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Plug and Play SCSI (SCAM)
Each SCSI device is required to have a unique device ID in order to be addressed over the shared SCSI bus. This has usually involved setting jumpers or switches on devices like hard disks, and either physical or software setup for host adapters. To eliminate this need for manual configuration, a specification was developed to automate the assignment of device IDs. This protocol allows the SCSI bus to dynamically shift and reallocate IDs when a new device is added to the bus, and is called Plug and Play SCSI or alternatively, SCSI Configured AutoMatically (SCAM). (Yuck, what a contrived acronym.) Plug and Play SCSI also supports automatic termination of the SCSI bus.
Note: This idea is
similar in concept to "regular" Plug and
Play in the overall PC system, but remember that Plug and Play SCSI is used to assign
SCSI device IDs, not system resources. In fact, many modern SCSI host adapters also
support system plug and play over the PCI bus to allow dynamic setting of system
resources. This is a different matter altogether, though these may be sold as "Plug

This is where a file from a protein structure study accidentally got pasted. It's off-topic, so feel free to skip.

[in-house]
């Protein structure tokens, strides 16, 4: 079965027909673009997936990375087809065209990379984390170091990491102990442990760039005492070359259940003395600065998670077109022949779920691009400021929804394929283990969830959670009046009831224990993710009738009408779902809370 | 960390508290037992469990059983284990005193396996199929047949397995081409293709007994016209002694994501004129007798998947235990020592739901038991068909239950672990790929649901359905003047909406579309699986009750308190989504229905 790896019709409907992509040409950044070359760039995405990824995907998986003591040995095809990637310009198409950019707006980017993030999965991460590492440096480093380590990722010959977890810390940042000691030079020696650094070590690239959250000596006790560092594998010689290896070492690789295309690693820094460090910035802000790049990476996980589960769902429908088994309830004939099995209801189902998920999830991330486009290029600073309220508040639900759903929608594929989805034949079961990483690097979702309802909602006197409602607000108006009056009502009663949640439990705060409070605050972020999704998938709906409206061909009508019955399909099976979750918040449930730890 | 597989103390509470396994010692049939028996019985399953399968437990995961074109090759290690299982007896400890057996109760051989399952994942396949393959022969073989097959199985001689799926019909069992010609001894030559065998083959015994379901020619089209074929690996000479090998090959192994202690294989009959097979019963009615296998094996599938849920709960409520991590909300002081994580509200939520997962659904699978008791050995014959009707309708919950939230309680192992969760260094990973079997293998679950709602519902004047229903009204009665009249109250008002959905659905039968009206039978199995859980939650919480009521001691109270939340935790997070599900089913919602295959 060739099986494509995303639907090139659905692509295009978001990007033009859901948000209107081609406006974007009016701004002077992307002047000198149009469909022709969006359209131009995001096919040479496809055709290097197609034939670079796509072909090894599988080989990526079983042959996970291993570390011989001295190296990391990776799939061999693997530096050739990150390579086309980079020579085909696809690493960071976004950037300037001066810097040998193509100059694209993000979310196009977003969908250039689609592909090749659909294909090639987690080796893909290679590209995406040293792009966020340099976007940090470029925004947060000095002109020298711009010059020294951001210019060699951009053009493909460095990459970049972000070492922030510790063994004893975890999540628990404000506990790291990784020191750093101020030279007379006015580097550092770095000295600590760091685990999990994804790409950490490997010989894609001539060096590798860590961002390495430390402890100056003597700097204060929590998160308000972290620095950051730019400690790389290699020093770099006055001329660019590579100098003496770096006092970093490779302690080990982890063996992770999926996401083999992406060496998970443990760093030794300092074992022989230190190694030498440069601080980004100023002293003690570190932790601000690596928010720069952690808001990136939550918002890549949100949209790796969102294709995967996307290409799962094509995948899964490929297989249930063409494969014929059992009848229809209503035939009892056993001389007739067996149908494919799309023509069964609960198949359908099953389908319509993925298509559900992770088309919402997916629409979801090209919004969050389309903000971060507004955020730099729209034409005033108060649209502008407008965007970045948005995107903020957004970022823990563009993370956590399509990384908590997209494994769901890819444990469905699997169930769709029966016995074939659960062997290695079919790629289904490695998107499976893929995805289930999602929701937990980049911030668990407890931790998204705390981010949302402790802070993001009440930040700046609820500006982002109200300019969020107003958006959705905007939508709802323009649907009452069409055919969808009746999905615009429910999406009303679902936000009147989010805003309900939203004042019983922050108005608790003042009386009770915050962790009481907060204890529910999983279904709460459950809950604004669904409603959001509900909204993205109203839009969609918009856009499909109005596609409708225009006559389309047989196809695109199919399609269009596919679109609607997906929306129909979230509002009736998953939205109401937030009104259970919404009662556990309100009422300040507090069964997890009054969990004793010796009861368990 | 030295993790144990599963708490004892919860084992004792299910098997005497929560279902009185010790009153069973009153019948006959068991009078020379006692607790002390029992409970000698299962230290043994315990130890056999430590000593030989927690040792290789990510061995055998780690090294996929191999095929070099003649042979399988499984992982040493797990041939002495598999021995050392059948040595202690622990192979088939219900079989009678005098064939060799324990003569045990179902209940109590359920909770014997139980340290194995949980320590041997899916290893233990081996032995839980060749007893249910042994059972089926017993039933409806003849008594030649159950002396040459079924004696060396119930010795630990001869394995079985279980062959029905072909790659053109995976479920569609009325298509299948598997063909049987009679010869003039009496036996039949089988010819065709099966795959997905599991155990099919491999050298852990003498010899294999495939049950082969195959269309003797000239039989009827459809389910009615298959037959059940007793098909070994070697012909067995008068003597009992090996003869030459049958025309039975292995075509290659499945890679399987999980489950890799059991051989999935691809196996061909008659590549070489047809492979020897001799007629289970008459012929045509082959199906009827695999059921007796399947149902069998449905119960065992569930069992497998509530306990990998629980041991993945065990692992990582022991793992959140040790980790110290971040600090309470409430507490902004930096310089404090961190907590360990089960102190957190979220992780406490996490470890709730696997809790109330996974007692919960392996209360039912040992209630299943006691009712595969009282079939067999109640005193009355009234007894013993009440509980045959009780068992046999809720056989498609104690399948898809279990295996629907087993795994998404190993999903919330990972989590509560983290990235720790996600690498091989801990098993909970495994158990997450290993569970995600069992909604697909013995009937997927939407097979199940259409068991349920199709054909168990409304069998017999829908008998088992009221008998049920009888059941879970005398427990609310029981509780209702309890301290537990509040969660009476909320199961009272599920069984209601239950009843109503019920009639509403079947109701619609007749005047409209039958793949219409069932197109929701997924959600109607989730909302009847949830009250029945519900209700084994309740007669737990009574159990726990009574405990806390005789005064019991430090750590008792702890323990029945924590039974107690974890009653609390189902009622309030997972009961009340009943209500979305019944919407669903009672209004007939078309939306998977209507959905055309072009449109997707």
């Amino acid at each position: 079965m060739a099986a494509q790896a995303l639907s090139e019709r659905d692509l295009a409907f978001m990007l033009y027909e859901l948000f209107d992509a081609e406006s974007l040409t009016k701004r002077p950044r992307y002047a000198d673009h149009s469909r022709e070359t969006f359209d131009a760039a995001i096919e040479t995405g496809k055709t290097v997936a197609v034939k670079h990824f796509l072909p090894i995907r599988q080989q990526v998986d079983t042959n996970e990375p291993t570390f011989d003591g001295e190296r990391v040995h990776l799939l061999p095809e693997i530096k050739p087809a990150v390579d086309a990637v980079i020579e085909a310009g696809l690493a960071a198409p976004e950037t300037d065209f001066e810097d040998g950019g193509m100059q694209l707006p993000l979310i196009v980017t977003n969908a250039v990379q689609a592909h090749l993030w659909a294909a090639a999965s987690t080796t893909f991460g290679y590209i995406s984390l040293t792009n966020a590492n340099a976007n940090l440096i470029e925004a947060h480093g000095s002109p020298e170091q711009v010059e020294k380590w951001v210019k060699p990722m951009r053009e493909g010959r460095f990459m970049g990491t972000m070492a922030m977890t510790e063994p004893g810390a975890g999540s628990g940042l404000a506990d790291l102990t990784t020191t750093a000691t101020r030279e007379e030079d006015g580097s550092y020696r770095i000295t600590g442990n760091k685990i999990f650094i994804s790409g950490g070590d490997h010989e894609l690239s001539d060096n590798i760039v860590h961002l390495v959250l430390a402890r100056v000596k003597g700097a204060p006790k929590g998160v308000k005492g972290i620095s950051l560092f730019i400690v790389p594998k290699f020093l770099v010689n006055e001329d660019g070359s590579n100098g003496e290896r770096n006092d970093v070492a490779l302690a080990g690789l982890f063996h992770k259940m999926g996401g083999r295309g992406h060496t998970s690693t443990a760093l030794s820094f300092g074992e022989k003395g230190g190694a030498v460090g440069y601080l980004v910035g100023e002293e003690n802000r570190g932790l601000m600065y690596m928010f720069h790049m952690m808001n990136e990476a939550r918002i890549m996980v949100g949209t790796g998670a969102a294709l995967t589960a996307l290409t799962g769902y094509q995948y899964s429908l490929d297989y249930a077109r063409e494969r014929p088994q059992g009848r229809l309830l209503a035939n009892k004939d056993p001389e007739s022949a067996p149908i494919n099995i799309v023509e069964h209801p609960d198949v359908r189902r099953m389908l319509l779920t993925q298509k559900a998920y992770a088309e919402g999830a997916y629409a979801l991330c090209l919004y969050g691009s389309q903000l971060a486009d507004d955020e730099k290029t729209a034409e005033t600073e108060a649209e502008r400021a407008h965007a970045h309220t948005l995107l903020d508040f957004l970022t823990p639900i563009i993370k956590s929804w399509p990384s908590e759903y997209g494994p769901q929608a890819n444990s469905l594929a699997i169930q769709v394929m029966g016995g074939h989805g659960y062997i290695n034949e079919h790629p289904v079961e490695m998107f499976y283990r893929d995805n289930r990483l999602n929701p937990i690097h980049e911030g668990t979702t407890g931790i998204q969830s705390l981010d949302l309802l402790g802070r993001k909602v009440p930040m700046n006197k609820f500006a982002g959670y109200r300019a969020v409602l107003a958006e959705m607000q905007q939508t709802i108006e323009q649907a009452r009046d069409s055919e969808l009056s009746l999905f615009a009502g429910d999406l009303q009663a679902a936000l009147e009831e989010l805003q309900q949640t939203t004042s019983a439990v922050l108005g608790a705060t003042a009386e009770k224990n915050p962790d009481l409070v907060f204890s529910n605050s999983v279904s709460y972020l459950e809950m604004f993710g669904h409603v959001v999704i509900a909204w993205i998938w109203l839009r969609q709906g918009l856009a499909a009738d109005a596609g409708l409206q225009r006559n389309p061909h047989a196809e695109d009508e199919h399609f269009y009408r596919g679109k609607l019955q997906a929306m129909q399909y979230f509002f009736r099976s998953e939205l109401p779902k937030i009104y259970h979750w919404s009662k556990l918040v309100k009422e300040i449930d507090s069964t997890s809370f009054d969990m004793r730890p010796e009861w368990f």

and Play SCSI controllers"...
While a great idea in theory, SCAM never lived up to its potential. The main issue with the feature is that it doesn't always work reliably--it's not a simple matter to automatically assign device IDs or figure out which devices should enable termination. Many people would find that they needed to disable the feature and manually configure drives to eliminate problems. There were also difficulties if devices supporting SCAM were mixed with other devices that did not support the feature. Eventually, hardware makers started recommending that people avoid the feature altogether and just configure devices manually, reasoning that this would reduce the likelihood of problems. And let's be honest--it doesn't take that long to set the IDs of a few devices, and you typically only have to do it once anyway.
SCAM was eventually removed from the SCSI parallel interface standard in the SPI-3 revision.